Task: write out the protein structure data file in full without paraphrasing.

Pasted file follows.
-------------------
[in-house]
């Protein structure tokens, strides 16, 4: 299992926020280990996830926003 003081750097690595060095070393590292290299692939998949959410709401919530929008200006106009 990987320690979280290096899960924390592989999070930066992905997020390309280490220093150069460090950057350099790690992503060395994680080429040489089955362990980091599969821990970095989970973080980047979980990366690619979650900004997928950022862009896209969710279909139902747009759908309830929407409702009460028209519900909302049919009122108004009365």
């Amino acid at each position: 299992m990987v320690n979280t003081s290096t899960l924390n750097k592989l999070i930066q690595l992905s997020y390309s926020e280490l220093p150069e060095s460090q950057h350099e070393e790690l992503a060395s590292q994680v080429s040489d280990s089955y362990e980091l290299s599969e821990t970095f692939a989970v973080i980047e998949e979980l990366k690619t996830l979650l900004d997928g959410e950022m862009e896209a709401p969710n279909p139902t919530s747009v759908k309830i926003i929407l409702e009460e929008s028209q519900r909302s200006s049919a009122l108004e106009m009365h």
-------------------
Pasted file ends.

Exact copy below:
[in-house]
């Protein structure tokens, strides 16, 4: 299992926020280990996830926003 003081750097690595060095070393590292290299692939998949959410709401919530929008200006106009 990987320690979280290096899960924390592989999070930066992905997020390309280490220093150069460090950057350099790690992503060395994680080429040489089955362990980091599969821990970095989970973080980047979980990366690619979650900004997928950022862009896209969710279909139902747009759908309830929407409702009460028209519900909302049919009122108004009365």
């Amino acid at each position: 299992m990987v320690n979280t003081s290096t899960l924390n750097k592989l999070i930066q690595l992905s997020y390309s926020e280490l220093p150069e060095s460090q950057h350099e070393e790690l992503a060395s590292q994680v080429s040489d280990s089955y362990e980091l290299s599969e821990t970095f692939a989970v973080i980047e998949e979980l990366k690619t996830l979650l900004d997928g959410e950022m862009e896209a709401p969710n279909p139902t919530s747009v759908k309830i926003i929407l409702e009460e929008s028209q519900r909302s200006s049919a009122l108004e106009m009365h």